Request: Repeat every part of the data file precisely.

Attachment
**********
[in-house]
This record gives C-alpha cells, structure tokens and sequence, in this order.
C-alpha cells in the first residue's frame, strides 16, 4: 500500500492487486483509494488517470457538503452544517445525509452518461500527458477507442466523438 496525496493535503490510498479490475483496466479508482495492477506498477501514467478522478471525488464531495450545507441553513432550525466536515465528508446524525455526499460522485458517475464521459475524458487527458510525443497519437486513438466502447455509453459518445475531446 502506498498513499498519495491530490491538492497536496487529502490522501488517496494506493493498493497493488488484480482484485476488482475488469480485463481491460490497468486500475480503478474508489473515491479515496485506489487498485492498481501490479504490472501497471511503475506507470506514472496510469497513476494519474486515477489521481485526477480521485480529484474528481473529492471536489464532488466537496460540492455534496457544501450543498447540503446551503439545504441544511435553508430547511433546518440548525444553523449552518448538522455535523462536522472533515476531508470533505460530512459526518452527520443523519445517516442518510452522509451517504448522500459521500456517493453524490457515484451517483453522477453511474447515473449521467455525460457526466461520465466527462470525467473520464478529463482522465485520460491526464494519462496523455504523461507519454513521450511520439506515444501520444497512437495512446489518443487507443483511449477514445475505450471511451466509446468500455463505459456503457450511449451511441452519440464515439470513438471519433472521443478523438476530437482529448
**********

[in-house]
This record gives C-alpha cells, structure tokens and sequence, in this order.
C-alpha cells in the first residue's frame, strides 16, 4: 500500500492487486483509494488517470457538503452544517445525509452518461500527458477507442466523438 496525496493535503490510498479490475483496466479508482495492477506498477501514467478522478471525488464531495450545507441553513432550525466536515465528508446524525455526499460522485458517475464521459475524458487527458510525443497519437486513438466502447455509453459518445475531446 502506498498513499498519495491530490491538492497536496487529502490522501488517496494506493493498493497493488488484480482484485476488482475488469480485463481491460490497468486500475480503478474508489473515491479515496485506489487498485492498481501490479504490472501497471511503475506507470506514472496510469497513476494519474486515477489521481485526477480521485480529484474528481473529492471536489464532488466537496460540492455534496457544501450543498447540503446551503439545504441544511435553508430547511433546518440548525444553523449552518448538522455535523462536522472533515476531508470533505460530512459526518452527520443523519445517516442518510452522509451517504448522500459521500456517493453524490457515484451517483453522477453511474447515473449521467455525460457526466461520465466527462470525467473520464478529463482522465485520460491526464494519462496523455504523461507519454513521450511520439506515444501520444497512437495512446489518443487507443483511449477514445475505450471511451466509446468500455463505459456503457450511449451511441452519440464515439470513438471519433472521443478523438476530437482529448